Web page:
Written by Howard Fenton, Senior Technology Consultant at NAPL
If you have worked in the industry for a while and perhaps have some grey hair on your head, you may remember a time when your equipment and production workflow were powerful sales tools in your arsenal. Years ago, companies would rave about the quality they achieved from their Hell scanners, Scitex equipment, digital dot proofers or thermal platesetters. But those days are gone. Now, sales and printing experts joke about the days of using your equipment list to help sell your services. However, that does not mean that the value of a good production workflow is gone. As we all struggle to differentiate our products and services in this hyper competitive environment, there are still advantages for companies that make it easier for customers to deliver faster or manufacture for less.
In the simplest of terms, a good production workflow can create, enhance or add value in three basic ways. A good workflow reduces bottlenecks, minimizes pain points and helps companies add new products and services that better address their customer’s changing needs.
- Bottlenecks are places where work gets stuck. As made famous in the book “The Goal,” bottlenecks determine productivity, cost and turnaround time. Companies that focus on bottlenecks are the fastest and lowest cost manufacturers.
- Pain points are manual and time-consuming steps. Pain points can be redundant and error prone such as handwriting the same information on several different paper forms or re-inputting specifications for a job into the estimating system as well as a job ticketing system.
- Last but not least, a good workflow can facilitate the creation of higher value products or services such as variable data printing, design services, large format output, as well as web-based services.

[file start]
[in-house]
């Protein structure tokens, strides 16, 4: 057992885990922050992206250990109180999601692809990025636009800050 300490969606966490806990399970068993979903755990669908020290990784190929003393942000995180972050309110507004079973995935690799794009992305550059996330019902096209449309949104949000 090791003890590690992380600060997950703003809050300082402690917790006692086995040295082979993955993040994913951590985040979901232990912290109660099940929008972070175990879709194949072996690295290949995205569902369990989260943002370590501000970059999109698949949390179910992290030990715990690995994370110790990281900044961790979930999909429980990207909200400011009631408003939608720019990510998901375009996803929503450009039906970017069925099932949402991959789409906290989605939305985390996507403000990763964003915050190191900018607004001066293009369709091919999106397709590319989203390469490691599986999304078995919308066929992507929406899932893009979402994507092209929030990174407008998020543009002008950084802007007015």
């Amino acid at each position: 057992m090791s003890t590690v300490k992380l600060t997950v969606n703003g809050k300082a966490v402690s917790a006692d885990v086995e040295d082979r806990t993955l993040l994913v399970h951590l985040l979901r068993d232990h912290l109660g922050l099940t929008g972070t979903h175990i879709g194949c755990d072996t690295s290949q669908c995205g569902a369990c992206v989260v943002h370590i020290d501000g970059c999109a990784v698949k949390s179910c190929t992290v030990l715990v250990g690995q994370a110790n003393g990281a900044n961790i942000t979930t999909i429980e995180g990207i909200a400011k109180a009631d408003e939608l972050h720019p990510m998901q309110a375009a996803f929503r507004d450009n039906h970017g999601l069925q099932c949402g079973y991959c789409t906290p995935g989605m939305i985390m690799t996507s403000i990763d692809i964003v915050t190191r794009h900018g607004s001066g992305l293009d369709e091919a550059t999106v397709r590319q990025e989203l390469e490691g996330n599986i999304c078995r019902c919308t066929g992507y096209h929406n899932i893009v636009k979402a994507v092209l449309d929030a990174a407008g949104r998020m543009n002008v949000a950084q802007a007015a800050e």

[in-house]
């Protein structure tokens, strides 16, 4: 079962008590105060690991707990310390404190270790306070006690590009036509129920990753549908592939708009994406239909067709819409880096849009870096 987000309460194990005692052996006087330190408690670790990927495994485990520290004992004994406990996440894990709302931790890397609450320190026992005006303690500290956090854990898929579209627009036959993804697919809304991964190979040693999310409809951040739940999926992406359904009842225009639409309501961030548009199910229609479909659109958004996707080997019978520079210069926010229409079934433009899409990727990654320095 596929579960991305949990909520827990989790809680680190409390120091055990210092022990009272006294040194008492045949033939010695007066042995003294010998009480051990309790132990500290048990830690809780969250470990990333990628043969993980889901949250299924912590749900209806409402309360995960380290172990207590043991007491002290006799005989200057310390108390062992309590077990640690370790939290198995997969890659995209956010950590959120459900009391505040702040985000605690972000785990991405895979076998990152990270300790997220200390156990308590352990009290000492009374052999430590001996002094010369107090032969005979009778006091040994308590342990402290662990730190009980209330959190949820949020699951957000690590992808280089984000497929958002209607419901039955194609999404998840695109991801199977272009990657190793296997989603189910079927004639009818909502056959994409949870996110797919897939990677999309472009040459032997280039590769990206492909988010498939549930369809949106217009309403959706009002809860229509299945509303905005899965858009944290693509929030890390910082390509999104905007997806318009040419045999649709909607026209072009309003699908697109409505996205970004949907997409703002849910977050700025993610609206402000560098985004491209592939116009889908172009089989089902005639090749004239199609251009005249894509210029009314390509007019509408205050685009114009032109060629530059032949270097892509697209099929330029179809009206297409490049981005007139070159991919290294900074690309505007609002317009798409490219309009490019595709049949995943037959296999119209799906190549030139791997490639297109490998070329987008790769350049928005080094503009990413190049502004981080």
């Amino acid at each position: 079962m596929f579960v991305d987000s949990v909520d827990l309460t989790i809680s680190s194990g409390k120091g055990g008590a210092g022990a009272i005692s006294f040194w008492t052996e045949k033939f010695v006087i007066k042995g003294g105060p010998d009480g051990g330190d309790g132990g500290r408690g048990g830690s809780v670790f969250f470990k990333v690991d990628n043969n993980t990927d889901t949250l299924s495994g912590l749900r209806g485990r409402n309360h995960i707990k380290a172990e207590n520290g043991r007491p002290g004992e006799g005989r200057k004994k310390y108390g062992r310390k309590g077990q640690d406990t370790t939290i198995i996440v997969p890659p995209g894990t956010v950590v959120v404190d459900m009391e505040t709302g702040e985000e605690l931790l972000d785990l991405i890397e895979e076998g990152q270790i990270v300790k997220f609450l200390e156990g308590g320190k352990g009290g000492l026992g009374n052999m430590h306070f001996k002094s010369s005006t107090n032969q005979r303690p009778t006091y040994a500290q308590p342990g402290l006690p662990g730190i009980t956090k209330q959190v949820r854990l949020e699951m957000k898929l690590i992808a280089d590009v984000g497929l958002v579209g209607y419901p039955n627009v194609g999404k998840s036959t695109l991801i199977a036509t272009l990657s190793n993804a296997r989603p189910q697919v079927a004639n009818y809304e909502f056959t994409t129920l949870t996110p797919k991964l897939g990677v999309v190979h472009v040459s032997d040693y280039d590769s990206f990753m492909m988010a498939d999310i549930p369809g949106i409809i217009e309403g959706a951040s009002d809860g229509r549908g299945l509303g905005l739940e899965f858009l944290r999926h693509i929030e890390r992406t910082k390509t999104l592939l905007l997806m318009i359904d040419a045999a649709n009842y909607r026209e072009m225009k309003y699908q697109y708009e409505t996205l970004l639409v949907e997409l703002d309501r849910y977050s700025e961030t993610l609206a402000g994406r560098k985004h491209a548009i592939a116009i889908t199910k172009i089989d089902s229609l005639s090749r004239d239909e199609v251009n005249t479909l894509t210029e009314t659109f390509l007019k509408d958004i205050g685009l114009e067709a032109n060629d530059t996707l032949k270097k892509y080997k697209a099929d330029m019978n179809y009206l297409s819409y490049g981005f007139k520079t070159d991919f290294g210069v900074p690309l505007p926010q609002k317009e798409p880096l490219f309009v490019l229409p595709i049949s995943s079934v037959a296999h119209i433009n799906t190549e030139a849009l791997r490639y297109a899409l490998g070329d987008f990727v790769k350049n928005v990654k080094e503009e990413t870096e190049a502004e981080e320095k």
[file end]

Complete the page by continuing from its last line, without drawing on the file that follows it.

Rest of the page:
The advantages of a good production workflow are subtle but significant because it automates production, improves the customer experience and results in greater convenience and faster turnaround. The value of a good production workflow has not changed, but the way we sell it has changed. It is no longer possible to discuss the quality differences associated with equipment. Today, quality has become the “table stakes” required to get into the game.
But just because quality is no longer a differentiator does not mean that the workflow is no longer an advantage. Today the benefits of production workflow have to translate into tangible customer benefits such as turnaround time, convenience, cost and the ability to provide additional services such as cross media benefits.
How do you translate production workflow benefits into tangible customer benefits?
Howard Fenton is a Senior Technology Consultant at NAPL. Howie advises commercial printers, in-plants, and manufacturers on workflow management, operations, digital services, and customer research. He is a paid contributor to this blog.